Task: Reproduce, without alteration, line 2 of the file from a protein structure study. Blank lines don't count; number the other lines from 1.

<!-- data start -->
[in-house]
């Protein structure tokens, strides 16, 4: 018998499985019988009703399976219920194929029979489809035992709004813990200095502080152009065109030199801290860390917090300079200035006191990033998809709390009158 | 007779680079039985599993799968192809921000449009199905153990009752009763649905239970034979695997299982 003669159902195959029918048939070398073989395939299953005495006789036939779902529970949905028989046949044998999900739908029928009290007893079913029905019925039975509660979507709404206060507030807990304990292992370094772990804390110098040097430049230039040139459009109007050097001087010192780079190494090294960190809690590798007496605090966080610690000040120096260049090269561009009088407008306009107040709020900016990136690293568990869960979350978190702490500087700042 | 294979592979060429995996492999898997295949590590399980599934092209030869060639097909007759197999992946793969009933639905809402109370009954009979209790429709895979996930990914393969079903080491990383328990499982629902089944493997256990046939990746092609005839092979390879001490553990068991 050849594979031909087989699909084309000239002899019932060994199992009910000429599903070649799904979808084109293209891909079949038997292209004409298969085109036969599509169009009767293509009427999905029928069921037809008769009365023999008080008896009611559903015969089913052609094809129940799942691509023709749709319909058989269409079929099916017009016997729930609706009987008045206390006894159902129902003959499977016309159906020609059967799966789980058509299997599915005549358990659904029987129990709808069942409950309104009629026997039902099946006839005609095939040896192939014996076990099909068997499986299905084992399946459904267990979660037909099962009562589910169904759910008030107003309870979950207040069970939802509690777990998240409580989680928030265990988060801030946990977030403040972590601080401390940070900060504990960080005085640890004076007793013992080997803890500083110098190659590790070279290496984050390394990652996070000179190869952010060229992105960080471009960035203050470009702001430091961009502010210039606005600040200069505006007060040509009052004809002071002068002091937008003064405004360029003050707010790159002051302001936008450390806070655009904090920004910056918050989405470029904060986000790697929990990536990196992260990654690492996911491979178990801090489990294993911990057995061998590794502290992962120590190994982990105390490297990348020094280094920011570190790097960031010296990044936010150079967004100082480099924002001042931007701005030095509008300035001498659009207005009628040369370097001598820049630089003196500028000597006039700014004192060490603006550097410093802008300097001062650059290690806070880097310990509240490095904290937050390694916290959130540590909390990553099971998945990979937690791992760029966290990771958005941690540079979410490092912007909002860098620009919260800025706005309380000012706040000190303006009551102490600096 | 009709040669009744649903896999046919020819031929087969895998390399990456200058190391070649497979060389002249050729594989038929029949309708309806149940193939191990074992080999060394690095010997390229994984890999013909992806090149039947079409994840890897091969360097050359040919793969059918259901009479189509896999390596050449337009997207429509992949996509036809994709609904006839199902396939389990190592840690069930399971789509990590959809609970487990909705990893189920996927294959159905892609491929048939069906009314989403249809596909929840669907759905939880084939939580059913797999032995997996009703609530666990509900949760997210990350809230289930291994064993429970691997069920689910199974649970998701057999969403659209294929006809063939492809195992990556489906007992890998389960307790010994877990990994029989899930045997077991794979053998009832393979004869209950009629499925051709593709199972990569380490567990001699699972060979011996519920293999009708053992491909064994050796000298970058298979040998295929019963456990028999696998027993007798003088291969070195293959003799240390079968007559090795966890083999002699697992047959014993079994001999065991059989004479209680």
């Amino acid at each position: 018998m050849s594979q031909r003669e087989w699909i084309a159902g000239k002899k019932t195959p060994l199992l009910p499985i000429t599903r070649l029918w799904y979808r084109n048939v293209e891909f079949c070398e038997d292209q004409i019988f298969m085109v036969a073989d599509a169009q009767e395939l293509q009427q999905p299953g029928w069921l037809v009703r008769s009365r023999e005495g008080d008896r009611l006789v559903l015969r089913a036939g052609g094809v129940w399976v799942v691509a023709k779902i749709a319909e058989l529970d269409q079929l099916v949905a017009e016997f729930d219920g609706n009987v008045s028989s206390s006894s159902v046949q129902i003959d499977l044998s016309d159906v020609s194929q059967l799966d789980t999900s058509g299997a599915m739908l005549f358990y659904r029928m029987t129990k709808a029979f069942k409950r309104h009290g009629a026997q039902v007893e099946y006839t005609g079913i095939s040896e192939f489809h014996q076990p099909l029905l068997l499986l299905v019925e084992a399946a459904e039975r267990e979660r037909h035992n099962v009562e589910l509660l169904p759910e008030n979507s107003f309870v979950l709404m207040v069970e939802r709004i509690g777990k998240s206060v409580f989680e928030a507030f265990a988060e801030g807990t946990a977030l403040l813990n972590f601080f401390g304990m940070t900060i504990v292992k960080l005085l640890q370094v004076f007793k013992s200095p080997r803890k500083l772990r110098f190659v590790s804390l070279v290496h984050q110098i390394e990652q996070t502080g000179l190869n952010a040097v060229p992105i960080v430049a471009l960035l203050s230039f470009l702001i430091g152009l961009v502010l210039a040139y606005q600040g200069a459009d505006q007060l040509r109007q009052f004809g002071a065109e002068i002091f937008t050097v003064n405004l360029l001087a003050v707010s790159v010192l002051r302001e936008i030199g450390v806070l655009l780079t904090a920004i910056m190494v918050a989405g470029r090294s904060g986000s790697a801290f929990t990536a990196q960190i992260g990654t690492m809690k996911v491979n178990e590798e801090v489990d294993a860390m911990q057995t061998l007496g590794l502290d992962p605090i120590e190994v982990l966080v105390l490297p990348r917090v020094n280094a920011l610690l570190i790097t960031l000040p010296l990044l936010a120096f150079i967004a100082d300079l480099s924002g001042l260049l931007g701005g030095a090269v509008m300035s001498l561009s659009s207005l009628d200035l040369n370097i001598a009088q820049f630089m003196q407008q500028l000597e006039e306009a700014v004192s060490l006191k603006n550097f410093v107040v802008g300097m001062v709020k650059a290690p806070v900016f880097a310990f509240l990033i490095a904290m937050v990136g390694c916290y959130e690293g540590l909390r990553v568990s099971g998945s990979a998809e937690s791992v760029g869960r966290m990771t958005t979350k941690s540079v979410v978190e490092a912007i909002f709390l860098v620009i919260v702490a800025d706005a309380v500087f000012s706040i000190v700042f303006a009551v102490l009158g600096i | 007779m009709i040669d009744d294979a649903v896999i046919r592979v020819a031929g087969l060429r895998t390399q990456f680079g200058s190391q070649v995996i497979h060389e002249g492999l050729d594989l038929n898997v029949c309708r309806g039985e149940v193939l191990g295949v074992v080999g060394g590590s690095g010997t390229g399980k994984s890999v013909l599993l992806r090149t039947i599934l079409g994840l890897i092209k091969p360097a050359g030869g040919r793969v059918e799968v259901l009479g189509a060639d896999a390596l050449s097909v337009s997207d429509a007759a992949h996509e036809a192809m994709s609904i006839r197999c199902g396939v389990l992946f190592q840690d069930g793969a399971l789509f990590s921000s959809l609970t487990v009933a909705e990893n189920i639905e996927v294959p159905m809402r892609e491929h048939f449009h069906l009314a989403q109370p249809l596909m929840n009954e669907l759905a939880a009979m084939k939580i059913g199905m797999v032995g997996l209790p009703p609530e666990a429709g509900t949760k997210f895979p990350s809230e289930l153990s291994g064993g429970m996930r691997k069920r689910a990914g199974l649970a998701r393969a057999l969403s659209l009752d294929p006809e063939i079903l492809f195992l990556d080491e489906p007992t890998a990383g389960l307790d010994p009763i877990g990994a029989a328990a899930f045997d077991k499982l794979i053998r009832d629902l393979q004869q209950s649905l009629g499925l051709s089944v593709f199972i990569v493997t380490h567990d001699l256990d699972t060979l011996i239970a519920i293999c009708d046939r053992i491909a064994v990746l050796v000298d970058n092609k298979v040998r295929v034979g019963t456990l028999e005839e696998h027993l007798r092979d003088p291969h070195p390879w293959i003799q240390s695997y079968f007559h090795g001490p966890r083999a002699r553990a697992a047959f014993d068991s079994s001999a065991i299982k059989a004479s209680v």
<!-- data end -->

């Protein structure tokens, strides 16, 4: 018998499985019988009703399976219920194929029979489809035992709004813990200095502080152009065109030199801290860390917090300079200035006191990033998809709390009158 | 007779680079039985599993799968192809921000449009199905153990009752009763649905239970034979695997299982 003669159902195959029918048939070398073989395939299953005495006789036939779902529970949905028989046949044998999900739908029928009290007893079913029905019925039975509660979507709404206060507030807990304990292992370094772990804390110098040097430049230039040139459009109007050097001087010192780079190494090294960190809690590798007496605090966080610690000040120096260049090269561009009088407008306009107040709020900016990136690293568990869960979350978190702490500087700042 | 294979592979060429995996492999898997295949590590399980599934092209030869060639097909007759197999992946793969009933639905809402109370009954009979209790429709895979996930990914393969079903080491990383328990499982629902089944493997256990046939990746092609005839092979390879001490553990068991 050849594979031909087989699909084309000239002899019932060994199992009910000429599903070649799904979808084109293209891909079949038997292209004409298969085109036969599509169009009767293509009427999905029928069921037809008769009365023999008080008896009611559903015969089913052609094809129940799942691509023709749709319909058989269409079929099916017009016997729930609706009987008045206390006894159902129902003959499977016309159906020609059967799966789980058509299997599915005549358990659904029987129990709808069942409950309104009629026997039902099946006839005609095939040896192939014996076990099909068997499986299905084992399946459904267990979660037909099962009562589910169904759910008030107003309870979950207040069970939802509690777990998240409580989680928030265990988060801030946990977030403040972590601080401390940070900060504990960080005085640890004076007793013992080997803890500083110098190659590790070279290496984050390394990652996070000179190869952010060229992105960080471009960035203050470009702001430091961009502010210039606005600040200069505006007060040509009052004809002071002068002091937008003064405004360029003050707010790159002051302001936008450390806070655009904090920004910056918050989405470029904060986000790697929990990536990196992260990654690492996911491979178990801090489990294993911990057995061998590794502290992962120590190994982990105390490297990348020094280094920011570190790097960031010296990044936010150079967004100082480099924002001042931007701005030095509008300035001498659009207005009628040369370097001598820049630089003196500028000597006039700014004192060490603006550097410093802008300097001062650059290690806070880097310990509240490095904290937050390694916290959130540590909390990553099971998945990979937690791992760029966290990771958005941690540079979410490092912007909002860098620009919260800025706005309380000012706040000190303006009551102490600096 | 009709040669009744649903896999046919020819031929087969895998390399990456200058190391070649497979060389002249050729594989038929029949309708309806149940193939191990074992080999060394690095010997390229994984890999013909992806090149039947079409994840890897091969360097050359040919793969059918259901009479189509896999390596050449337009997207429509992949996509036809994709609904006839199902396939389990190592840690069930399971789509990590959809609970487990909705990893189920996927294959159905892609491929048939069906009314989403249809596909929840669907759905939880084939939580059913797999032995997996009703609530666990509900949760997210990350809230289930291994064993429970691997069920689910199974649970998701057999969403659209294929006809063939492809195992990556489906007992890998389960307790010994877990990994029989899930045997077991794979053998009832393979004869209950009629499925051709593709199972990569380490567990001699699972060979011996519920293999009708053992491909064994050796000298970058298979040998295929019963456990028999696998027993007798003088291969070195293959003799240390079968007559090795966890083999002699697992047959014993079994001999065991059989004479209680």